Demilitarizing Security: Troop Withdrawals and Base Closings



(A note on why the 7 demands led me to sign the Women’s Regional Network Statement of Concern on Withdrawal of US Troops from Afghanistan from Betty Reardon, Founding Director Emeritus of the International Institute on Peace Education)


Withdrawal or abandonment?

I must state up front that the development of possibilities for the demilitarization of security as the sine qua non of the abolition of war has been a major presumption of my work over most of my years in peace education. From that perspective, I contemplated the announcement that the remaining US troops were to be withdrawn from Afghanistan with deeply conflicted feelings. After a first sigh of relief at what appeared to be step toward an ending of the US’s “endless wars,” and a glimmer of hope for a crack in what I perceive to be President Biden’s militarist view of security, my more visceral response was, “What about the women?”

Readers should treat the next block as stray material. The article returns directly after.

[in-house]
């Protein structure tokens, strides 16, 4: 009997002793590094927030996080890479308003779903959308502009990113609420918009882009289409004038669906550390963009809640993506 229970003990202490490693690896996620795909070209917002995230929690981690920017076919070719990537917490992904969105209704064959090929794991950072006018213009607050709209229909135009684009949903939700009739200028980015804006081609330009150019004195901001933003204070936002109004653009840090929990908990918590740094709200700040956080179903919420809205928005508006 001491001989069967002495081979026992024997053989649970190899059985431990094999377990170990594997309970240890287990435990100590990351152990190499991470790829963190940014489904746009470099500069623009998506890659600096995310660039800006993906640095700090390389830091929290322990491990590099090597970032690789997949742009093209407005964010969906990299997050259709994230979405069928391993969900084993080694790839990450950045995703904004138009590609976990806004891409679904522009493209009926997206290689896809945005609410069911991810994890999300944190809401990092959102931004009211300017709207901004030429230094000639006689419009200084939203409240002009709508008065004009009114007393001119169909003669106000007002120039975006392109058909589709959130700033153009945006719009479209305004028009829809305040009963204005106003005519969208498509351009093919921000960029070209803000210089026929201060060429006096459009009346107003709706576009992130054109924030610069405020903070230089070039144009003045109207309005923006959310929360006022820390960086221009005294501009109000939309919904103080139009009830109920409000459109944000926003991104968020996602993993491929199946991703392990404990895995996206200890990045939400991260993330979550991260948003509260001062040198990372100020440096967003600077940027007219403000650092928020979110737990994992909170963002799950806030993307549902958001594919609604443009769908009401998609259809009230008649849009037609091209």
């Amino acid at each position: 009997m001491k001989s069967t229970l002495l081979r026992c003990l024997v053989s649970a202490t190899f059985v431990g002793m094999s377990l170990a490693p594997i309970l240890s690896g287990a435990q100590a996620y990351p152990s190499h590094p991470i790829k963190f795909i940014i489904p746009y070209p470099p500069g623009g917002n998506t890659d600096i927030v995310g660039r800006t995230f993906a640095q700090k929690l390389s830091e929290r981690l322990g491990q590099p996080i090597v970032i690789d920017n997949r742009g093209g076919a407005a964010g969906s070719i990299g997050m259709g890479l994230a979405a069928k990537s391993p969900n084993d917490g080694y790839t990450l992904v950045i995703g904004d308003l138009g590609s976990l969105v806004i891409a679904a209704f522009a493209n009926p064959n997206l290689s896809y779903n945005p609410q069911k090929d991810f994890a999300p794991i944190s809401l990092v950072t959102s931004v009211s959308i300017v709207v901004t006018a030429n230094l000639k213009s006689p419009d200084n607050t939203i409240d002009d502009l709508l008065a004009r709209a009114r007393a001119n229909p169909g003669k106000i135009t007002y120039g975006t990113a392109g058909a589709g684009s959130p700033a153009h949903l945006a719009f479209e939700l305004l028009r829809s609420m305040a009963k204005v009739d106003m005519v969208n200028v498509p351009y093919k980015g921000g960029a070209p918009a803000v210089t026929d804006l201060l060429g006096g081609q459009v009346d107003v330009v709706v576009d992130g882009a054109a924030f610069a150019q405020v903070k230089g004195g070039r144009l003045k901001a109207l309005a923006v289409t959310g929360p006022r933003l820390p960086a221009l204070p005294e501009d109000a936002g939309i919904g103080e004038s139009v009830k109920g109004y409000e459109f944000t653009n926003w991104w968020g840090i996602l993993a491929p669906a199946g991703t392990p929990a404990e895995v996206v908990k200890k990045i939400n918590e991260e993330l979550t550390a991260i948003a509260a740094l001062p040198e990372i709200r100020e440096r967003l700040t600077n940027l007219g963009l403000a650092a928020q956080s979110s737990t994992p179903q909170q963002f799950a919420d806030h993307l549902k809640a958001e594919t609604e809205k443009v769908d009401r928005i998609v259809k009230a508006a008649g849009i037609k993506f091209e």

I soon learned that response to that concern was, “Nothing about women.” Assurance of women’s basic security and human dignity, apparently were not a condition of the withdrawal; they had no voice in the decision. Nor was attention given to any of the issues that feminists assert are fundamental to security: protection of human rights, replacing armed force with legal, nonviolent and more effective procedures for processing conflict, no move to reduce the weaponry wreaking havoc on the daily lives of the Afghan people, no consultation with or involvement of the nonviolent peace forces, trained and ready to assist in transitions out of situations of violence into conditions more conducive to human security, and no reparations for the immeasurable property and environmental damage caused by years of drone attacks. The protection of women’s rights was one of the goals that the Bush administration used to sell the American people on a war most feminists and millions more had protested.